That Same Clash Tune


cat_icon.gif sable_icon.gif

Scene Title That Same Clash Tune
Synopsis While auditioning Sable, Cat has a flashback.
Date August 24, 2009

The Rock Cellar

A comfortable place, located in the basement of 14 East 4th Street. The red brick walls are covered with memorabilia from various icons of rock and places in rock history, creating a feel similar to that of a Hard Rock Cafe.

The left wall has two bars separated by swinging doors which lead to and from the kitchen. Directly across from the entrance is a two foot high stage with all the equipment needed for acts to perform there. The right wall has three doors marked as restrooms: two for use by women and one by men.

Thirty square feet of open space for dancing and standing room is kept between the stage and the comfortable seating placed around tables which fill the remainder of the Cellar.

The lighting here is often kept dim for purposes of ambience, and when performers are onstage the place is loud enough to make conversation difficult. Just inside the door is a podium where location staff check IDs and stamp the hands of those under twenty-one with a substance visible under UV lights at the two bars and by devices the servers carry. On the podium's front is a sign with big black letters that just about explain it all: If You Don't Like Rock 'N' Roll, You're Too Late Now!

It's a busy sort of day for Cat. She'd been up early and out to Roosevelt Island for her 09:00 seminar on law and ethics as they apply to extrahuman abilities, come back to her residence, changed out of her attorney garb, and taken the elevator down to the Cellar for the purpose of meeting with a musician who was at Else Kjelstrom's CD launch party. Sable was instructed at that time to bring her instrument and be ready to play.

As the sun reaches its highest point in the sky, Cat's iPhone tells her the noon hour has arrived. She steps out of the elevator hidden from public view and makes her way to the stage with a red Fender Strat. Time is taken to plug in and check tuning, then she's ready to go.

The Cellar itself is mostly empty at this hour, there are only a few people doing things in preparation for the day's business later. Cooks in the kitchen, a bartender taking inventory, the manager doing paperwork in her office. The door is, however, unlocked.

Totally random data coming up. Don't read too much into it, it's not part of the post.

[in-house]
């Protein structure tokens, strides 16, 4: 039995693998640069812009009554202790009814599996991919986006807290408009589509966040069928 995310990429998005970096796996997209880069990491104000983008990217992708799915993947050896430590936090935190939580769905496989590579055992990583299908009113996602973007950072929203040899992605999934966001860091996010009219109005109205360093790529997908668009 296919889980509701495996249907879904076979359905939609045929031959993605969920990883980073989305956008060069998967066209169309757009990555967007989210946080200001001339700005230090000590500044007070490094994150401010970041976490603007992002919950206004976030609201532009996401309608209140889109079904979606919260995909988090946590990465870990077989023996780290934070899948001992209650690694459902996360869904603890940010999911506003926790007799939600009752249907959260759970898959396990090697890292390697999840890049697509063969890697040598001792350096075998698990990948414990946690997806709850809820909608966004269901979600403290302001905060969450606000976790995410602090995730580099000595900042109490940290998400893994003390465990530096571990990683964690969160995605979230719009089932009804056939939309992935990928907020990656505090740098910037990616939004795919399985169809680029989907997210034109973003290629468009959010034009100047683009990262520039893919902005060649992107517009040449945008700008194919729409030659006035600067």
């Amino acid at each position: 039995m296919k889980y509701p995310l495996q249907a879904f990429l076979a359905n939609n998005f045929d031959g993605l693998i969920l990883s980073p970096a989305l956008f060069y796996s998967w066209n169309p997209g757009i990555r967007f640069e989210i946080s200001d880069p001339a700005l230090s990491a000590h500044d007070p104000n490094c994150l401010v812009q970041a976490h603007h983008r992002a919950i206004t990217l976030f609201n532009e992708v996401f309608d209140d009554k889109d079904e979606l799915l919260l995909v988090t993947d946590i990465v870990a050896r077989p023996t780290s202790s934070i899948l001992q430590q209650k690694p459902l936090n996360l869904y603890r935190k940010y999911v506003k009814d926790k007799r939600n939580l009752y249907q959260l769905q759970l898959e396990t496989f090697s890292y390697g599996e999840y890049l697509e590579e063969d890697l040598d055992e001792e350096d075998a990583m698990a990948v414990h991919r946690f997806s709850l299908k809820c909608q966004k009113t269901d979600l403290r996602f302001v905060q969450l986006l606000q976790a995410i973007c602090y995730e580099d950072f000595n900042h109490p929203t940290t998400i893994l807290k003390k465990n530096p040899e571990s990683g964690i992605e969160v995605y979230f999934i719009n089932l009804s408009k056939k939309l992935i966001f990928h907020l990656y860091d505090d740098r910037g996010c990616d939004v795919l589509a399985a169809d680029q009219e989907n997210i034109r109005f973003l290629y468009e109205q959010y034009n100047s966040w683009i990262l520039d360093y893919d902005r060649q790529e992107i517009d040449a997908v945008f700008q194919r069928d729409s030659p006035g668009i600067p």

Punctuality is hardly Sable's strong suit, but this is important, very fucking important. Eyes to the stars means rarely checking for stable footing, and this has landed Sable tripped up in the gutter more often than she would like to admit unless she's playing for pity points. And this is not a pity meeting, at least not yet. She's early by a half hour, but stays about a block away and busques as a warmup, putter her acoustic guitar through its unplugged paces. Well loved though it may be, it grows ever more unsatisfactory with each passing day; the amazing launch party, with the amazing Else Kjelstrom, has only accelerated this disatisfaction.

When high noon comes galloping in, Sable packs up her slim pickings and her guitar and hustles the rest of the way to the Rock Cellar, navigating the doors. Normally she'd waste lots of time trying to navigate the place, but the stage is set and instead she just feels sort of startled, but this is soon eclipsed by her excitement at seeing a Stratocaster awaiting her eager fingers. She sets her case on the ground and moves up to Cat, sticking out a hand to offer in a shake. "Thanks fer seeing me."

Sable is studied as she enters and crosses to the stage, Cat's features assessing the younger woman. When she's joined and the hand is offered, she takes it to shake once and release. The hand is smooth and soft, warm, the mark of a person not accustomed to hard life. But her fingertips have calluses, perhaps from playing the instrument around her neck. "No worries," she answers with a slight grin. "How long have you been playing?" Her fingers run lightly over the strings and frets of the Strat while she waits for the musician to open her case and pull out the guitar she brought. "I saw your flyer. What're your influences?"

Sable eyes the guitar around Cat's neck much as one might eye a beautiful, sexually compatible individual at the arm of someone not necessarily undeserving, but someone /else/, which is bad enough. She crouches by her case and pops the latches, working hard at one of them that got busted when she was trying to pull it through the door of a Greyhound bus. Elbow grease prevails, and she slips the acoustic's strap over her own shoulders. She does some cursory tuning tests, but it doesn't take much since she did an inspection not so long ago. "60's mod rock and British concept-psychadelic," Sable answers, promptly, "Though I like punk and country, as long as it's real country, not some mass production bullshit. I dig Hendrix, but," she splays her hands, "I don't have the finger length, y'know?"

Nodding, her grin widens a bit. "How are you on the female rockers? Ann and Nancy, Pat Benatar, Joan Jett?" Cat asks. "I've got a string of influences it might take me an hour to list, but those stand out ahead of some others because they rock, have big voices, and are shaped like us, y'know?" The acoustic axe is eyed, then her head nods toward a nearby electric on a stand. "Use that if you like," she invites. And the music shall begin. 1960's mod rock indeed.

Fingers manipulate strings and frets, she's very skilled with the instrument. The intro is played, then her voice kicks in. It's of a quality similar to Ann Wilson or Benatar. "People try to put us down…"

"Gotta admit," Sable says, with a shrug, "None of 'em rank in my top ten. But fuck if I don't respect the hell out of them."